This study illustrates the fact that the symptoms of vaginitis are non-specific. An examination by
a healthcare profession is essential to make the accurate diagnosis. The diagnosis of a yeast
infection cannot be made over the phone by your doctor. Symptoms of itching, burning, and
“cottage cheese”-like discharge do not mean you have a yeast infection. Only a healthcare
professional has the diagnostic tools and the experience to make an accurate diagnosis, and this
must be done in person. To differentiate among the three most common types of vaginitis, a
physical examination should be performed. In addition a microscopic examination of the vaginal
secretions and measuring the pH of the vaginal secretions is absolutely essential. Additional tests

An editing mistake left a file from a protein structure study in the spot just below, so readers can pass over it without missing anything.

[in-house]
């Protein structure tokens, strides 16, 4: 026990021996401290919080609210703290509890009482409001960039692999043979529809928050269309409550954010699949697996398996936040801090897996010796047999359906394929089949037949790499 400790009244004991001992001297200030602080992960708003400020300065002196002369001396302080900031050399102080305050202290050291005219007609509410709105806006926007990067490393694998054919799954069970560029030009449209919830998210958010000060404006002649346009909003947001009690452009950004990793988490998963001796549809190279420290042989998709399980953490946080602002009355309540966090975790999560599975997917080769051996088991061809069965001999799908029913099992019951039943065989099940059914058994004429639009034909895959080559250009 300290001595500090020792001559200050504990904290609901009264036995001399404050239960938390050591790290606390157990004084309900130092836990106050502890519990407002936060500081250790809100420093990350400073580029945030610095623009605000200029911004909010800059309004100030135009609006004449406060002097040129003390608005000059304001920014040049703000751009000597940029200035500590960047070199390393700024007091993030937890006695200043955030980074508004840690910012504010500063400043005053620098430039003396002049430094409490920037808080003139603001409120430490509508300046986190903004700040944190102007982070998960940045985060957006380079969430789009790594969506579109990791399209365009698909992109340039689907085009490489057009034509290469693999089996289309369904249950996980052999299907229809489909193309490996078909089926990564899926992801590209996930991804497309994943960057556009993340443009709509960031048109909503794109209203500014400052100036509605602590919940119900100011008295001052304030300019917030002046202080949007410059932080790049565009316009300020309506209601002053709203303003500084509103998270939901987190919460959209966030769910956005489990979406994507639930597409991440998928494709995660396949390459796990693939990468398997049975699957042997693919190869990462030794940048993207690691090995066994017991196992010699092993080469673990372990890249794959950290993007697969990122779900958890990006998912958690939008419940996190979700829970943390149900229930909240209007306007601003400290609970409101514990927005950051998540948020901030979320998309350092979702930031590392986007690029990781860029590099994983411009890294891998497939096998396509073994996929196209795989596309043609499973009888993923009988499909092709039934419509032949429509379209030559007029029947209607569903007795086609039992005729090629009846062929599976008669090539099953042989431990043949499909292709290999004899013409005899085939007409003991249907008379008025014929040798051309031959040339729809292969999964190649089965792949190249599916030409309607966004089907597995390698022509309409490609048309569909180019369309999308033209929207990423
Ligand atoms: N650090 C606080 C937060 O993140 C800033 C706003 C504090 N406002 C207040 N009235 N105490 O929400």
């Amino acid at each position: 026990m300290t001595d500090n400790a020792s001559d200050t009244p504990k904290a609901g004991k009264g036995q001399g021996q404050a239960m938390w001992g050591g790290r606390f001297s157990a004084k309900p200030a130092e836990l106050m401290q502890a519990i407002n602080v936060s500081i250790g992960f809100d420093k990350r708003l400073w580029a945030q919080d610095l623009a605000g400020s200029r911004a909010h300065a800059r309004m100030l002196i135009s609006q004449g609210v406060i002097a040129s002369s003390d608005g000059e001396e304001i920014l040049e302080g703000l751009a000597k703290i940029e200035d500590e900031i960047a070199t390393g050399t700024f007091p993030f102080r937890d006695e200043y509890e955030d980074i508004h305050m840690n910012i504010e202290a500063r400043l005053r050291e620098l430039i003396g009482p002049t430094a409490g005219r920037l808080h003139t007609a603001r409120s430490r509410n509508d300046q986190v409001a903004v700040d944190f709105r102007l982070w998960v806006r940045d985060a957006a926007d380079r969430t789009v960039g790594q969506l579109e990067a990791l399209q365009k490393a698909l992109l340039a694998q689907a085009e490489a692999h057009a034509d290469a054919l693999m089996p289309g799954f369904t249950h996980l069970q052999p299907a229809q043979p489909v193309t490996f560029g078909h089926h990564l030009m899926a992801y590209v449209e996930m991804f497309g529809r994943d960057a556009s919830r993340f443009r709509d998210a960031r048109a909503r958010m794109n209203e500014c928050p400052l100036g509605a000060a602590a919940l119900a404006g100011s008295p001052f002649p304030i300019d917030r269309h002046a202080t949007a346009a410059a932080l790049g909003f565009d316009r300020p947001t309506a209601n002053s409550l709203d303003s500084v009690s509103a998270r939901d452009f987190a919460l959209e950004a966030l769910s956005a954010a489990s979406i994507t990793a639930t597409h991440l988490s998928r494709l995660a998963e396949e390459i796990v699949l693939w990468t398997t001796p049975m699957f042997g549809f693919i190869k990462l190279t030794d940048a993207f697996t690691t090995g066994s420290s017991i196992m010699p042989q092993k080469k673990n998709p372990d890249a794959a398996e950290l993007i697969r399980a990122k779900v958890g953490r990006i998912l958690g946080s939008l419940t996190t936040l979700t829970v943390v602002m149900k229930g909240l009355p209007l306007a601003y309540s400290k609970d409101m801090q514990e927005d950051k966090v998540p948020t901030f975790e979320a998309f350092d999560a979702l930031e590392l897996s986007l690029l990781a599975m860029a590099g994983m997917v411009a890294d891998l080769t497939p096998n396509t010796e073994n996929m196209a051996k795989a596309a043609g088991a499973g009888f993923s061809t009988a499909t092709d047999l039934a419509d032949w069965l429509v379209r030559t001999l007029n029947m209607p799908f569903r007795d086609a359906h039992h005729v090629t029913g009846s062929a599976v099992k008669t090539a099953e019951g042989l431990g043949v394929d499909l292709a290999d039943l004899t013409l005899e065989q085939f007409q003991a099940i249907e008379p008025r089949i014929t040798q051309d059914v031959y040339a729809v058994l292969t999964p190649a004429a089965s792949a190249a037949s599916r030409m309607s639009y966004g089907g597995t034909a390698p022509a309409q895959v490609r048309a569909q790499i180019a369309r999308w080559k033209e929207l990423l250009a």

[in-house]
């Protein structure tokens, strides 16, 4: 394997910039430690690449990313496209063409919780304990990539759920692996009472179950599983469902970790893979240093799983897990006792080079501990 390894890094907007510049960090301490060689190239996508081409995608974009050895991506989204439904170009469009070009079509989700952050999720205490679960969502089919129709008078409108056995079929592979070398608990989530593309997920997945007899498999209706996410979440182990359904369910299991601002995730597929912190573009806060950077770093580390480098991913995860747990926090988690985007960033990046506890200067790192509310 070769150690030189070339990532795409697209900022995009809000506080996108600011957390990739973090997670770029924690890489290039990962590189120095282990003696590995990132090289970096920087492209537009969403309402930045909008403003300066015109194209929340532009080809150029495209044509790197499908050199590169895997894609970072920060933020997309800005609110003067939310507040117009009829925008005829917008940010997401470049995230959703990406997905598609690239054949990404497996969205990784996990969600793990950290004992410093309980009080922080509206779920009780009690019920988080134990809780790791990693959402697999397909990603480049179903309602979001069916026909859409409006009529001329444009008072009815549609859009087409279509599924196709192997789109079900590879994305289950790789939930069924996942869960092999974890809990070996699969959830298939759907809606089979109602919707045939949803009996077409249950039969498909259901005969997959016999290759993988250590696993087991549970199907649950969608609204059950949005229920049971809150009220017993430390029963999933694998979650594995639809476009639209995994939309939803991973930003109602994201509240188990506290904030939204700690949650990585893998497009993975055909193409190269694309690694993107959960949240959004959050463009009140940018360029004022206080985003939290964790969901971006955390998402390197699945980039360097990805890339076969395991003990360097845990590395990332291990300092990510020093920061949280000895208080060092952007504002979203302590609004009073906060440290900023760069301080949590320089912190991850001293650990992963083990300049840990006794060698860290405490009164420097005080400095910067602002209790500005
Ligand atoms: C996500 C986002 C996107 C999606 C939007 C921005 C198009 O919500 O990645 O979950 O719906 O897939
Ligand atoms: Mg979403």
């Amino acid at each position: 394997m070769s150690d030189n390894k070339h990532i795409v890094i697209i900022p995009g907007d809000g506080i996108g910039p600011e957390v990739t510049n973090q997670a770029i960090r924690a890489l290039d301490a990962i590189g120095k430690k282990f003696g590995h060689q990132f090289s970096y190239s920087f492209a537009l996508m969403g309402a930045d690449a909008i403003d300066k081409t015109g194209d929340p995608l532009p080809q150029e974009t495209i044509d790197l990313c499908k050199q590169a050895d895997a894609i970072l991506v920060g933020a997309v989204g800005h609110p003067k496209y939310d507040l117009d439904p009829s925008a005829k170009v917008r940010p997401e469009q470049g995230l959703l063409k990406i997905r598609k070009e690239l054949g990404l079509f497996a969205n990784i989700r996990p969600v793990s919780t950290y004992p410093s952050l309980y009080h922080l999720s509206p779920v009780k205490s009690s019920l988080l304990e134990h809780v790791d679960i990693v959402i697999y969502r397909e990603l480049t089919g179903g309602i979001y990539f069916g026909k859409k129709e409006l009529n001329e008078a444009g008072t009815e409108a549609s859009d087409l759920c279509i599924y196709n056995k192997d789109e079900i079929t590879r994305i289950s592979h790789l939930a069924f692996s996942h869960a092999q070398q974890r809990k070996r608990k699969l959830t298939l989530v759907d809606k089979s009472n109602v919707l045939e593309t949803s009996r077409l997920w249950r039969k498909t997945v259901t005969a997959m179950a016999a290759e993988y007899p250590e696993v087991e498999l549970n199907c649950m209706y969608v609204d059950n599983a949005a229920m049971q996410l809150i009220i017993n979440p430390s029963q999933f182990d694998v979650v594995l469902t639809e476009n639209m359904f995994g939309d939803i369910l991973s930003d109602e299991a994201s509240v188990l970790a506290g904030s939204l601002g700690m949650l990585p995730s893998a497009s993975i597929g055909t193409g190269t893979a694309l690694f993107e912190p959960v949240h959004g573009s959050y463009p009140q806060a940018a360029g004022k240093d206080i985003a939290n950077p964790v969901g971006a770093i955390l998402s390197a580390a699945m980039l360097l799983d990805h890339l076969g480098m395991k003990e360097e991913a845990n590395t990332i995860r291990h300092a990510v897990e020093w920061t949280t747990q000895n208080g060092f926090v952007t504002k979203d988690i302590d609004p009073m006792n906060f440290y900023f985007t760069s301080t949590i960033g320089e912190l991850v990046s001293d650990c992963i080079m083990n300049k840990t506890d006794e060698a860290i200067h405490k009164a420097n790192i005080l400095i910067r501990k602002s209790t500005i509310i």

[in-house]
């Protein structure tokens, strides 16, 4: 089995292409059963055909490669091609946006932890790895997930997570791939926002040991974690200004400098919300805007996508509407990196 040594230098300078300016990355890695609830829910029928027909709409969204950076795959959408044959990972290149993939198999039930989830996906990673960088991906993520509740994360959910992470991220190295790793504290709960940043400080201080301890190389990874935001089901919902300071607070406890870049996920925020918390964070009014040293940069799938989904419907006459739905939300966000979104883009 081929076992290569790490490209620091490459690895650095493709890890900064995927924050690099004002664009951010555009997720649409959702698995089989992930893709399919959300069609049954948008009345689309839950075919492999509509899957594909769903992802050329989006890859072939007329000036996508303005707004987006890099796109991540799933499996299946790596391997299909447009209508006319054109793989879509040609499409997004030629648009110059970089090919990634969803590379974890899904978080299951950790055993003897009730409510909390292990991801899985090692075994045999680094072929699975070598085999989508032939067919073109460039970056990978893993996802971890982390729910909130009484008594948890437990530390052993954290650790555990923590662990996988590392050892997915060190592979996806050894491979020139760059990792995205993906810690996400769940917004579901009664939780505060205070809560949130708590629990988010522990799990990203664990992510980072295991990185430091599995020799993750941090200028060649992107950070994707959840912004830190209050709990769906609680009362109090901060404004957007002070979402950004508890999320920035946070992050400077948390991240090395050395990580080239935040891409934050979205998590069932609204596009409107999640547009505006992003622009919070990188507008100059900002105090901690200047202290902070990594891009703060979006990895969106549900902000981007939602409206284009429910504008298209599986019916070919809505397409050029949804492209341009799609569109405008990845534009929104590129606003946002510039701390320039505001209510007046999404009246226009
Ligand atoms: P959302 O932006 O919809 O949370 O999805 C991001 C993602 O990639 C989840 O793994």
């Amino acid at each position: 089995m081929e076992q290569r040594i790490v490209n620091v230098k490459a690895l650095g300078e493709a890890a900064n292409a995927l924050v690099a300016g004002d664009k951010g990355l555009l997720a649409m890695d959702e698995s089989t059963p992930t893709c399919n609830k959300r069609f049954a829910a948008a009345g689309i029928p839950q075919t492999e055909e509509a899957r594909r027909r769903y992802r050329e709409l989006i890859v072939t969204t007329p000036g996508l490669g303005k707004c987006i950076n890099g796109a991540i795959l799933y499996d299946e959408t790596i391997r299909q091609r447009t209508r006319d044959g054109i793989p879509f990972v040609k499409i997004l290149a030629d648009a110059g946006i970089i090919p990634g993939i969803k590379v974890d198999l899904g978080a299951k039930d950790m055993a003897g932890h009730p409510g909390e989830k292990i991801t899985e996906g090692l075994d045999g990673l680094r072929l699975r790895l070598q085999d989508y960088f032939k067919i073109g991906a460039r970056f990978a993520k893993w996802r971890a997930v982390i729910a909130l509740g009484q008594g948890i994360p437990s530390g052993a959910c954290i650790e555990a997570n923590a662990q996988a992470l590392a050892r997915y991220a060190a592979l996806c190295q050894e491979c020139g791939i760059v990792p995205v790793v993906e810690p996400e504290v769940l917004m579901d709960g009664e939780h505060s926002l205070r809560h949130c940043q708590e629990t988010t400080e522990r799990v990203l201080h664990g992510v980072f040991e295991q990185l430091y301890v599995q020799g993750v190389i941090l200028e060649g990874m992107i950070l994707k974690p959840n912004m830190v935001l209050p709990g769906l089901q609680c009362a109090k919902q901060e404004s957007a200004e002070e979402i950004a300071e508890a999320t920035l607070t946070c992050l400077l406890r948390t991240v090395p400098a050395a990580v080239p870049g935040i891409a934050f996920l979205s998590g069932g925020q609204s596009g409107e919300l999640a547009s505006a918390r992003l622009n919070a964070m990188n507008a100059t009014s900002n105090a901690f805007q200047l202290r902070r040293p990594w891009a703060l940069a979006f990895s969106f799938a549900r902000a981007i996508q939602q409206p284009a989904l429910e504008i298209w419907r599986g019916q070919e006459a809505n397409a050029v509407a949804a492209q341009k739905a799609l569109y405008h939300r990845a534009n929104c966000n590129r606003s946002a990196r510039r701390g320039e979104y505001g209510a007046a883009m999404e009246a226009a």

such as a culture or DNA testing are often necessary to make an accurate diagnosis.
When you do go to your healthcare provider’s office the first thing your healthcare provider
should do is ask you your symptoms. As we said before symptoms are generally non-specific to
yeast infections; however, some symptoms may give your doctor a clue as to what type of
vaginitis you have. Itching, soreness, and pain during intercourse are more likely to be a yeast
infection than bacterial vaginosis. Symptoms of a malodorous discharge without pain during sex
are more likely to be bacterial vaginosis, and symptoms of a malodorous vaginal discharge with
pain during sex are more likely to be Trichomonas. Next your healthcare provider should
perform a physical examination. Again there may be some clues on physical examination that
may point towards a yeast infection as opposed to bacterial vaginosis or Trichomonas.
Redness of the labia, swelling of the labia, and cracks or fissures of the labia are more likely to
be a yeast infection than bacterial vaginosis. A sticky-adherent discharge it is more likely to be